These are the facts of the seizure. A police officer arrived at Thomas’s home in response to a telephone report from Thomas’s wife that there was child pornography on a computer within the home. The officer was greeted by Thomas’s wife who told the officer that she found eight to ten child pornography websites on a computer in their shared home. The wife described what appeared to be minors engaged in sexual conduct with an adult. The wife told the officer that the defendant was home but sleeping and did not give consent to view the computers, but the wife said they both use the computer though Thomas used the computers more often, and the wife gave permission to search all the electronic equipment. Other officers arrived while Thomas still slept and approached the computer screen where they saw in plain view web sites “pictures of young girls that had only their underwear on” though not engaged in any sexual activity. The officers learned from the wife that she had seen nude photos of 4 – 13 year old children in sex poses and being sexually abused but the wife mistakenly closed the web pages before the police arrived. The officer started to conduct a forensic search/scan of the hard drive of the computer and began a forensic search.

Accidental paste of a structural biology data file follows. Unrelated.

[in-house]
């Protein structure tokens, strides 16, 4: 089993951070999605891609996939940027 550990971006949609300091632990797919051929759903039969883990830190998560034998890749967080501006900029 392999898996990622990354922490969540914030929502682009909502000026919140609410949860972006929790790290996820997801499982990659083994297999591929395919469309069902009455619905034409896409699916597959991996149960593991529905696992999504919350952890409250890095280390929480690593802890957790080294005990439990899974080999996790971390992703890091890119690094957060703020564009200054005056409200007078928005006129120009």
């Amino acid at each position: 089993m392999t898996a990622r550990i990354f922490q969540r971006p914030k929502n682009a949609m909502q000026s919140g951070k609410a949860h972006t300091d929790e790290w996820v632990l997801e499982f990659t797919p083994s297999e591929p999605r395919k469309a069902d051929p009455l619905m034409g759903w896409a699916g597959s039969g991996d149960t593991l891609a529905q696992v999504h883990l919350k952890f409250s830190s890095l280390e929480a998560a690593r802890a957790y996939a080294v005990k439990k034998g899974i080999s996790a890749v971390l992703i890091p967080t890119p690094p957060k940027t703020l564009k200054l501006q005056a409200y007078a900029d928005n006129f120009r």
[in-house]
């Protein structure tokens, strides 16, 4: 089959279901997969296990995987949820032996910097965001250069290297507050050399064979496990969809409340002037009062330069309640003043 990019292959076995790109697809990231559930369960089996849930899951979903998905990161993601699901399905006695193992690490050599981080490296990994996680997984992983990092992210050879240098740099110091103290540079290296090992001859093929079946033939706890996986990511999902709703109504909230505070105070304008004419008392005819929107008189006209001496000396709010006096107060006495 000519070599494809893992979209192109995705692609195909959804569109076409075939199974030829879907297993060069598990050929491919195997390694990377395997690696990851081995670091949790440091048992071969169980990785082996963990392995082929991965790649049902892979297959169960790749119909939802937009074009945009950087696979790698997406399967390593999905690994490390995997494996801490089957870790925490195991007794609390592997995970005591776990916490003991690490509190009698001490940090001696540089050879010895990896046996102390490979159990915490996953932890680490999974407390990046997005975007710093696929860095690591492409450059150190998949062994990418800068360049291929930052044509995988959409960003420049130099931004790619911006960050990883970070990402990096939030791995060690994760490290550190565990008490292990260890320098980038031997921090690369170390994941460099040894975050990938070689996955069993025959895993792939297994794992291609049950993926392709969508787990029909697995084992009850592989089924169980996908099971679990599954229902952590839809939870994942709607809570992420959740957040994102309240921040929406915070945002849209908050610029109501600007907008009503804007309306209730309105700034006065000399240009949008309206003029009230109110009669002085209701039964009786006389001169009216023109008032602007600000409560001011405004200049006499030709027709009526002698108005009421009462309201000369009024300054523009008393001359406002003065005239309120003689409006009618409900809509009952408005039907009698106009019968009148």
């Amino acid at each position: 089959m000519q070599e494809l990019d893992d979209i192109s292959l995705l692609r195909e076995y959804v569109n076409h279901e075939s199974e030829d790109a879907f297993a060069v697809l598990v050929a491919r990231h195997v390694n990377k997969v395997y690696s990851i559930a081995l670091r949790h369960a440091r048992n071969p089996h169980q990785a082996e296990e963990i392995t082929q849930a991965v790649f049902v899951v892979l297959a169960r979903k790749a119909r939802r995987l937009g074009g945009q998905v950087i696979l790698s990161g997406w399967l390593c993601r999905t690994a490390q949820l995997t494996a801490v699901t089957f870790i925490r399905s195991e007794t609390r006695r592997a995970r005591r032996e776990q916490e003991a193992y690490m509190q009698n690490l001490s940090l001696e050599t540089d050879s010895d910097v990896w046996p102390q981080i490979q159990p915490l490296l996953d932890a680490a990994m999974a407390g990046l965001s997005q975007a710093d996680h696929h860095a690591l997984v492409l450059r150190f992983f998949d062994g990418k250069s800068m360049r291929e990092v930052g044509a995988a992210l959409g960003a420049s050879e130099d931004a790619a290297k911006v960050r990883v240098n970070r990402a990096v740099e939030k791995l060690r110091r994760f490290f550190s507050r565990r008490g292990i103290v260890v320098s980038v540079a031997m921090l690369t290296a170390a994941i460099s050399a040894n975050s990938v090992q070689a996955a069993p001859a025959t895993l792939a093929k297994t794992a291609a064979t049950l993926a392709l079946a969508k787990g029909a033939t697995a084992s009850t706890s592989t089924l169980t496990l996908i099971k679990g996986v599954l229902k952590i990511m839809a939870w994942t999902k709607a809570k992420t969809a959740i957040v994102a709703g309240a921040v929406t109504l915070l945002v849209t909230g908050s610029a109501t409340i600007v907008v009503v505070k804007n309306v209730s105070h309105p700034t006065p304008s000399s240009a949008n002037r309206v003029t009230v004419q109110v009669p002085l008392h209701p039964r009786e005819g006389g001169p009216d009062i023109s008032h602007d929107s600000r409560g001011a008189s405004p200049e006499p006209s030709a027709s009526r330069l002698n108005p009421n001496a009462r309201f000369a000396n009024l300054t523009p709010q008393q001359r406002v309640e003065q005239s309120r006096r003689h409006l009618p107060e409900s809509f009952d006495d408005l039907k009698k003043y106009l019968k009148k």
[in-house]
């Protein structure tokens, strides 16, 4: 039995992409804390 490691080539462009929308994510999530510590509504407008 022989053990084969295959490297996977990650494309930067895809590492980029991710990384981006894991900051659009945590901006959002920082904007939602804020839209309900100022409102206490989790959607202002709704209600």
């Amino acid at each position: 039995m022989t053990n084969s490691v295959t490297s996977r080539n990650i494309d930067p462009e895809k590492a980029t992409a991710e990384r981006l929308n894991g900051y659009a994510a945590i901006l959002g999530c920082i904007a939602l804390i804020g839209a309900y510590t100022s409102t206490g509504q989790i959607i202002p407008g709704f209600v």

Continue reading